When people began rioting in Lhasa in March, Tang followed the news closely. As usual, he was receiving his information from American and European news sites, in addition to China’s official media. Like others his age, he has no hesitation about tunnelling under the government firewall, a vast infrastructure of digital filters and human censors which blocks politically objectionable content from reaching computers in China. Younger Chinese friends of mine regard the firewall as they would an officious lifeguard at a swimming pool—an occasional, largely irrelevant, intrusion.

To get around it, Tang detours through a proxy server—a digital way station overseas that connects a user with a blocked Web site. He watches television exclusively online, because he doesn’t have a TV in his room. Tang also receives foreign news clips from Chinese students abroad. (According to the Institute of International Education, the number of Chinese students in the United States—some sixty-seven thousand—has grown by nearly two-thirds in the past decade.) He’s baffled that foreigners might imagine that people of his generation are somehow unwise to the distortions of censorship.

“Because we are in such a system, we are always asking ourselves whether we are brainwashed,” he said. “We are always eager to get other information from different channels.” Then he added, “But when you are in a so-called free system you never think about whether you are brainwashed.”

Also, see this Times profile of 110m hurdler Liu Xiang, and this discussion of the Chinese drive for medal dominance. Note, despite a population base of 1.3 billion, a Soviet-style sports system with a budget of billions of dollars, and an acute hunger for success, I predict that the Chinese will be surpassed by Jamaica (3M people with rudimentary training facilities) on the track.

And this: Orville Schell, writing in the New York Review of Books, China: Humiliation & the Olympics.

Written by infoproc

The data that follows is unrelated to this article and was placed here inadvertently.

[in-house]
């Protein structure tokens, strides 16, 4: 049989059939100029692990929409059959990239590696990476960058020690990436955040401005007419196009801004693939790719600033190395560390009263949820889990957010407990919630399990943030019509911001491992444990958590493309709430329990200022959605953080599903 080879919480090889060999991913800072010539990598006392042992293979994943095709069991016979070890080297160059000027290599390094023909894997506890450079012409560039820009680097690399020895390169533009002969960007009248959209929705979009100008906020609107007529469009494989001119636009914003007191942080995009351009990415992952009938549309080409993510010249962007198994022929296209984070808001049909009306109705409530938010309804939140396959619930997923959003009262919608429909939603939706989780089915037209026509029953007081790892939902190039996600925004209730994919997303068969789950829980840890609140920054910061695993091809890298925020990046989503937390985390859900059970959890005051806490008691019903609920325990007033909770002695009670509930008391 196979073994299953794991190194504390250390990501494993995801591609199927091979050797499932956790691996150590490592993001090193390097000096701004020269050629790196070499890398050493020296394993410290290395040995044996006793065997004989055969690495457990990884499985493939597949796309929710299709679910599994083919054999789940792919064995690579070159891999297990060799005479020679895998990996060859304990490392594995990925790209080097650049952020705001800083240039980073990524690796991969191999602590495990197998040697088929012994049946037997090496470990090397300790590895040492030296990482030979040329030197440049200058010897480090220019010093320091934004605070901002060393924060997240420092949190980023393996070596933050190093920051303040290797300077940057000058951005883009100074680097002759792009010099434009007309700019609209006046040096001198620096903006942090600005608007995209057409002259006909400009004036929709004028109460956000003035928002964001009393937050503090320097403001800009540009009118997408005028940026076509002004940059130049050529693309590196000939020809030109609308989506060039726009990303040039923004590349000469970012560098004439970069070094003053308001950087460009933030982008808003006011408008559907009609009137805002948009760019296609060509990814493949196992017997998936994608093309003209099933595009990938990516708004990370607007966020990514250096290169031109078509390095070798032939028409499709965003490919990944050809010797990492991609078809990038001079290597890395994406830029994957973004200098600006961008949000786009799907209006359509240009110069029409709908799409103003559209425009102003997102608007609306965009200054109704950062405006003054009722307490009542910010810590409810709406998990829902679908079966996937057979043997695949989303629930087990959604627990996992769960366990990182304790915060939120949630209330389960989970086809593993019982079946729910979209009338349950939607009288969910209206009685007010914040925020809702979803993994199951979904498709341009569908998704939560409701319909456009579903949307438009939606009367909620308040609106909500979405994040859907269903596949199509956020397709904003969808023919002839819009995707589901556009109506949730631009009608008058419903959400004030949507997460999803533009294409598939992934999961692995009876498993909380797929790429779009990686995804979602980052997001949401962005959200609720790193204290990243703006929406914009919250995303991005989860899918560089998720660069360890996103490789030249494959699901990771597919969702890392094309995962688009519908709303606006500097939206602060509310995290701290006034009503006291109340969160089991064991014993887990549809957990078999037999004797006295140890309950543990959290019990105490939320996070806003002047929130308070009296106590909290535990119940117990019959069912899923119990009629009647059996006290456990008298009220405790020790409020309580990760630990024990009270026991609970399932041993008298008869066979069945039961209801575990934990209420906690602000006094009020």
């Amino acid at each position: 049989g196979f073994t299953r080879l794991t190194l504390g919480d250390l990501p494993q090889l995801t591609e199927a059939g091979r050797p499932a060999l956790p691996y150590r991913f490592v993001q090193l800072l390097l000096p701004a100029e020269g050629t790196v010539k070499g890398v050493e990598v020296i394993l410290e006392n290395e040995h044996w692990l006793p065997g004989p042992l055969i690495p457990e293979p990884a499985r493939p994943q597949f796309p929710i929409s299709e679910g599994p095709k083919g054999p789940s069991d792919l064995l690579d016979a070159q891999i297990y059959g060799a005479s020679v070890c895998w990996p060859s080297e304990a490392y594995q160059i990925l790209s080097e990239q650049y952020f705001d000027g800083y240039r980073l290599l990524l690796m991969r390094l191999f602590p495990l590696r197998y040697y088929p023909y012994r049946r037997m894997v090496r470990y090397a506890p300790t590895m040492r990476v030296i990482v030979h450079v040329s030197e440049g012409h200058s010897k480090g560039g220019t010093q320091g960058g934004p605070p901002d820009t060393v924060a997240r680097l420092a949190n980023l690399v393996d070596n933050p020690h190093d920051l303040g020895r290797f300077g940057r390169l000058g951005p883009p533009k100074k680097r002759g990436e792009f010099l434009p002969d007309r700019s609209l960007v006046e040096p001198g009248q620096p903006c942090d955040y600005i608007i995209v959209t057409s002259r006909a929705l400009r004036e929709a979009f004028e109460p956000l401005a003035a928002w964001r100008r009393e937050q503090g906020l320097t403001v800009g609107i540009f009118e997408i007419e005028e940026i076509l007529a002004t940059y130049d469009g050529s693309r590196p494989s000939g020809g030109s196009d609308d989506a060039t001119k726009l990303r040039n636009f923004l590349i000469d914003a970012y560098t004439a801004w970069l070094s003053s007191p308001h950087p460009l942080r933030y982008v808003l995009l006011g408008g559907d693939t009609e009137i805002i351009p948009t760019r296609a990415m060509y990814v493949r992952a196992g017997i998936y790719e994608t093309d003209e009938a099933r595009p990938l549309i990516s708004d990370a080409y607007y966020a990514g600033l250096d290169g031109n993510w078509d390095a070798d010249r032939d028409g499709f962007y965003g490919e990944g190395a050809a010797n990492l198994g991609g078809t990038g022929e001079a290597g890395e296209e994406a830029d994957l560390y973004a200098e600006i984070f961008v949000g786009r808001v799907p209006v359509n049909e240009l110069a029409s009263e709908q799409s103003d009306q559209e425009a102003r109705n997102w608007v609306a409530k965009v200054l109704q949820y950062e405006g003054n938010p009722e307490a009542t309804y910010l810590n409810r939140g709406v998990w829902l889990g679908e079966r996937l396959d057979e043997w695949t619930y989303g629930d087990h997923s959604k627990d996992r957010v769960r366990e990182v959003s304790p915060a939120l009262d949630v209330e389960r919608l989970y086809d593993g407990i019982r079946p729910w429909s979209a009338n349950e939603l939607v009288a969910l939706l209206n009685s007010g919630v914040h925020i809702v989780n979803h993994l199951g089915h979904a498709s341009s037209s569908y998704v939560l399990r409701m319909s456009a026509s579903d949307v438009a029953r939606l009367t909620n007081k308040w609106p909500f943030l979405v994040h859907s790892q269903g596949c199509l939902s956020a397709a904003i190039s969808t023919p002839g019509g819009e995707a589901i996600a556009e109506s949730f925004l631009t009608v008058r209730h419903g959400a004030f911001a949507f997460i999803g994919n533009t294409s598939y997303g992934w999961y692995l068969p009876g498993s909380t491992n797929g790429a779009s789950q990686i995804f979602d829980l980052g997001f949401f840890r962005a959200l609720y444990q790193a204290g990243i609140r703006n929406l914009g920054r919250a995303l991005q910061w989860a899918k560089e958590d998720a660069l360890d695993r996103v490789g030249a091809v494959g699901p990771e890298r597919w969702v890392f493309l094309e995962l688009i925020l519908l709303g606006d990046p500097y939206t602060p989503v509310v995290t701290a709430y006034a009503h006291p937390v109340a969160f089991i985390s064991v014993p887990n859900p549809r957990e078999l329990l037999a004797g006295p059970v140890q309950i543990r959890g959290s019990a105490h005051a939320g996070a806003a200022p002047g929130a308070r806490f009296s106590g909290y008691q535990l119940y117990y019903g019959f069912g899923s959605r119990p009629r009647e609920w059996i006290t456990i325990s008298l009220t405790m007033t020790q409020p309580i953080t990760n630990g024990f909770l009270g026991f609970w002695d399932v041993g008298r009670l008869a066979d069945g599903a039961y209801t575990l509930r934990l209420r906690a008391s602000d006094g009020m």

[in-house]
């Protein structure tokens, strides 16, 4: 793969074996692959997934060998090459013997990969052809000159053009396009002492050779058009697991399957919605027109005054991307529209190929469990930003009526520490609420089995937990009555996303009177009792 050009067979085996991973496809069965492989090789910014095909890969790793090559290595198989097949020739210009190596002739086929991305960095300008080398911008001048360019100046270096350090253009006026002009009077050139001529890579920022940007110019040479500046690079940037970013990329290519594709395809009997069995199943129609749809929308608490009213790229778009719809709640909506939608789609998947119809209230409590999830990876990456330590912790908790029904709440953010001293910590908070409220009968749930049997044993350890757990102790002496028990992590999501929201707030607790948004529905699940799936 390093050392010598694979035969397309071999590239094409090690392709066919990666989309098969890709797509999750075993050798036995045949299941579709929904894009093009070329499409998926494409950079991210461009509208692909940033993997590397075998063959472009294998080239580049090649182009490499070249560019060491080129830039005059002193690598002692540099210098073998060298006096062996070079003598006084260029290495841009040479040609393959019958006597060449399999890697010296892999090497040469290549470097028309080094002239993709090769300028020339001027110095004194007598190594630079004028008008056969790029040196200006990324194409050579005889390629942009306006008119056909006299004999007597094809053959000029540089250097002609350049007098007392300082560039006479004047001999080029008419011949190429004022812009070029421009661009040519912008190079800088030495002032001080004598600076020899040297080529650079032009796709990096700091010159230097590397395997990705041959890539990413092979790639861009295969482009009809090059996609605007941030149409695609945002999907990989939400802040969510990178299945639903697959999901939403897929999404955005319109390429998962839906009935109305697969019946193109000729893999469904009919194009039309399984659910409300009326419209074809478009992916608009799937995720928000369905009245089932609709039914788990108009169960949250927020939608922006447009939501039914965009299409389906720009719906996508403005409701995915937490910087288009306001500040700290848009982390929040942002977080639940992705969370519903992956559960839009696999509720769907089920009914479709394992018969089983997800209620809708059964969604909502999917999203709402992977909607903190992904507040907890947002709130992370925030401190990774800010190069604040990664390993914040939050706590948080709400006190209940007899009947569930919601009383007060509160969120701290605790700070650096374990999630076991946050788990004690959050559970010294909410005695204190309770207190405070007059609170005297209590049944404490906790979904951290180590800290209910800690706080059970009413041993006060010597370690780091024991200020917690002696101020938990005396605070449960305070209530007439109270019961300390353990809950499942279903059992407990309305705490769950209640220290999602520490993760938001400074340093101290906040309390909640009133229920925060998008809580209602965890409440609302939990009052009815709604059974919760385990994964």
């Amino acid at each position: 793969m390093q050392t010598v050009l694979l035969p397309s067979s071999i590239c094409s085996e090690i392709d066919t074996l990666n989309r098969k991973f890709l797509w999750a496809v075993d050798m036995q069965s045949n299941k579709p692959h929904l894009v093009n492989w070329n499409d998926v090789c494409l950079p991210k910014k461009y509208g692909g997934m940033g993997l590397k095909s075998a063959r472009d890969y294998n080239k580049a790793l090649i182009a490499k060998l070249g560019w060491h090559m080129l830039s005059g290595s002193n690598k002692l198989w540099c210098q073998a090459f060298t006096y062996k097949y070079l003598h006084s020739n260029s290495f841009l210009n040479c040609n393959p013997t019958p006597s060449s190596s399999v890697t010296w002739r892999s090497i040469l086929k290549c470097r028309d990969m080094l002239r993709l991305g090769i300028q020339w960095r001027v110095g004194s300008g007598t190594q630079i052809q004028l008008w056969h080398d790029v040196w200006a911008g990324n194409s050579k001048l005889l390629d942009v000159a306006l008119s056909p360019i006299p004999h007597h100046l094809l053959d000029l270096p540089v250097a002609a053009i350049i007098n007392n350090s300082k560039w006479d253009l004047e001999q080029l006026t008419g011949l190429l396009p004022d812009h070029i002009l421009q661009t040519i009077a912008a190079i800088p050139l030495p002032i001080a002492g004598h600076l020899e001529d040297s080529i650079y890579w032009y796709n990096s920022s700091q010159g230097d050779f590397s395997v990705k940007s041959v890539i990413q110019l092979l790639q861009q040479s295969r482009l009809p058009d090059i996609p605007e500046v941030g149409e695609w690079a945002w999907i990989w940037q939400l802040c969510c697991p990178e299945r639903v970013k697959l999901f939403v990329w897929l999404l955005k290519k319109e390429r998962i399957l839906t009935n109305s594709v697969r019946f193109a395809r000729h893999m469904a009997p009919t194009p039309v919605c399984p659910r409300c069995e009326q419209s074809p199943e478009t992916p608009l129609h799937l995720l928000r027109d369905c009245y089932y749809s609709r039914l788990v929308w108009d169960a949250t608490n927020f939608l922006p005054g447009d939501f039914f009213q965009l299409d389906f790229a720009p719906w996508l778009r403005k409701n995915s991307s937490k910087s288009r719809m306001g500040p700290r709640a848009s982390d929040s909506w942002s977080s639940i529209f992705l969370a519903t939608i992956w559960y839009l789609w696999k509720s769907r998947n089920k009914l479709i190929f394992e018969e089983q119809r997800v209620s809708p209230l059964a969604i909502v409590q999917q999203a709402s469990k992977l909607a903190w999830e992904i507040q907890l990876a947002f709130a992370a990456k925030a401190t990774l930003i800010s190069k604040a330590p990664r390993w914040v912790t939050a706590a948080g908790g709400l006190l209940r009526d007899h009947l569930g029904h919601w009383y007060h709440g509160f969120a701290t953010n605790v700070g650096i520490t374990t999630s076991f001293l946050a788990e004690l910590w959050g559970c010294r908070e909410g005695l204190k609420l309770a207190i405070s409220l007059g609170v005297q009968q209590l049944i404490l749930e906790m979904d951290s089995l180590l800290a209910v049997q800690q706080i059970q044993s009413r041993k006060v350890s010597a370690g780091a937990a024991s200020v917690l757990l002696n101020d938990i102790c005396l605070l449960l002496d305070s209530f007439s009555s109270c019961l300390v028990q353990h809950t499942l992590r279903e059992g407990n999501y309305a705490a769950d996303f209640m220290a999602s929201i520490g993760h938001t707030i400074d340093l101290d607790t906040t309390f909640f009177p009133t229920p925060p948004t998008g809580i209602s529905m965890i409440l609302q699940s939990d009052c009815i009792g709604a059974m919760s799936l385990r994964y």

August 2, 2008 at 4:30 am

Posted in China, globalization

Beijing ballers

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[I’m delayed at EUG waiting for my flight to SFO. Thank god for wifi…]

Check out this awesome video about a Nike 3 on 3 basketball tournament held in the Forbidden City, called Bejing Young Masters.

Written by infoproc

July 11, 2008 at 5:28 pm

To have, and have not

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This NYTimes article starkly illustrates the gap between rich and poor in India. It depicts a gated high-rise community with its own water, power, security and health systems, surrounded by slums from which are drawn the 2.2 servants per affluent occupant family. The high-rise is visible in the background of the picture above (slideshow).

Many of the relatively few Indians who enjoy first-world living standards, including the family in the article, do so as a consequence of globalization.

…“Things have gotten better for the lucky class,” Mrs. Chand, 36, said one day, as she fixed lunch in full view of Chakkarpur, the shantytown where one of her two maids, Shefali Das, lives. “Otherwise, it is still a fight.”

When the power goes out, the lights of Hamilton Court bathe Chakkarpur in a dusky glow. Under the open sky, across the street from the tower, Mrs. Das’s sons take cold bucket baths each day. The slum is as much a product of the new India as Hamilton Court, the opportunities of this new city drawing hundreds of thousands from the hungry hinterlands.

…For those with the right skills, the good times have been very good. Mr. Chand, 34, a business school graduate who runs the regional operations for an American manufacturing firm, has seen his salary grow eightfold in the last five years, which is not unusual for upper class Indians like him.

The Chands are typical of Hamilton Court residents: Well-traveled young professionals, some returnees to India after years abroad, grateful for the conveniences. Some of them are also the first in their families to live so comfortably.

…Mrs. Chand, a doctor who decided to stay home to raise her children, trained in a government hospital. Her other maid told her recently that her own daughter had given birth at home, down there in the slum.

Sometimes, Mrs. Chand said, she thinks of opening a clinic there. But she also said she understood that there was little that she, or anyone, could do. “Two worlds,” she observed, “just across the street.”

The following Bloomberg article describes a recent World Bank study. The results are amazingly consistent with an estimate I mentioned in a previous post, that the “effective” first-world population of India in human capital terms might be around 100 million (4 high performers for every 10 in the US).